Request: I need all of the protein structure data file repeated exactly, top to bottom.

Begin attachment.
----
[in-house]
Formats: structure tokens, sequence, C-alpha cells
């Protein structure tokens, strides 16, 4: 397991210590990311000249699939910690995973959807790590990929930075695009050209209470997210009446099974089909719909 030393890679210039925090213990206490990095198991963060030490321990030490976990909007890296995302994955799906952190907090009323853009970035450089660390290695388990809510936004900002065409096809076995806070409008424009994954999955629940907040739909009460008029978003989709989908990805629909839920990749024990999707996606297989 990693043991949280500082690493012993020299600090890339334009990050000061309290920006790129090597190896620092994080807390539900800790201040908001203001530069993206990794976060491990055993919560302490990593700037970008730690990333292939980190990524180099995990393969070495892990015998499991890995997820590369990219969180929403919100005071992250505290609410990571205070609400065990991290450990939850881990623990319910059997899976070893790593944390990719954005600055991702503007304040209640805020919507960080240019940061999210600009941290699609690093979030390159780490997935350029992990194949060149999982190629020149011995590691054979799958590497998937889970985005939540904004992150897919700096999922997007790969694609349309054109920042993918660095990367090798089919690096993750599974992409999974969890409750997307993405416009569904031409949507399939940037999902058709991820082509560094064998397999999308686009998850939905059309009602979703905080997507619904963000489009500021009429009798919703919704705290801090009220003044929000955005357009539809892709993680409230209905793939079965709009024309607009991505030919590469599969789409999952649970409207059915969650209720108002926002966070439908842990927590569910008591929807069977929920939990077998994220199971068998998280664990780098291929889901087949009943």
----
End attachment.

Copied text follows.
[in-house]
Formats: structure tokens, sequence, C-alpha cells
């Protein structure tokens, strides 16, 4: 397991210590990311000249699939910690995973959807790590990929930075695009050209209470997210009446099974089909719909 030393890679210039925090213990206490990095198991963060030490321990030490976990909007890296995302994955799906952190907090009323853009970035450089660390290695388990809510936004900002065409096809076995806070409008424009994954999955629940907040739909009460008029978003989709989908990805629909839920990749024990999707996606297989 990693043991949280500082690493012993020299600090890339334009990050000061309290920006790129090597190896620092994080807390539900800790201040908001203001530069993206990794976060491990055993919560302490990593700037970008730690990333292939980190990524180099995990393969070495892990015998499991890995997820590369990219969180929403919100005071992250505290609410990571205070609400065990991290450990939850881990623990319910059997899976070893790593944390990719954005600055991702503007304040209640805020919507960080240019940061999210600009941290699609690093979030390159780490997935350029992990194949060149999982190629020149011995590691054979799958590497998937889970985005939540904004992150897919700096999922997007790969694609349309054109920042993918660095990367090798089919690096993750599974992409999974969890409750997307993405416009569904031409949507399939940037999902058709991820082509560094064998397999999308686009998850939905059309009602979703905080997507619904963000489009500021009429009798919703919704705290801090009220003044929000955005357009539809892709993680409230209905793939079965709009024309607009991505030919590469599969789409999952649970409207059915969650209720108002926002966070439908842990927590569910008591929807069977929920939990077998994220199971068998998280664990780098291929889901087949009943």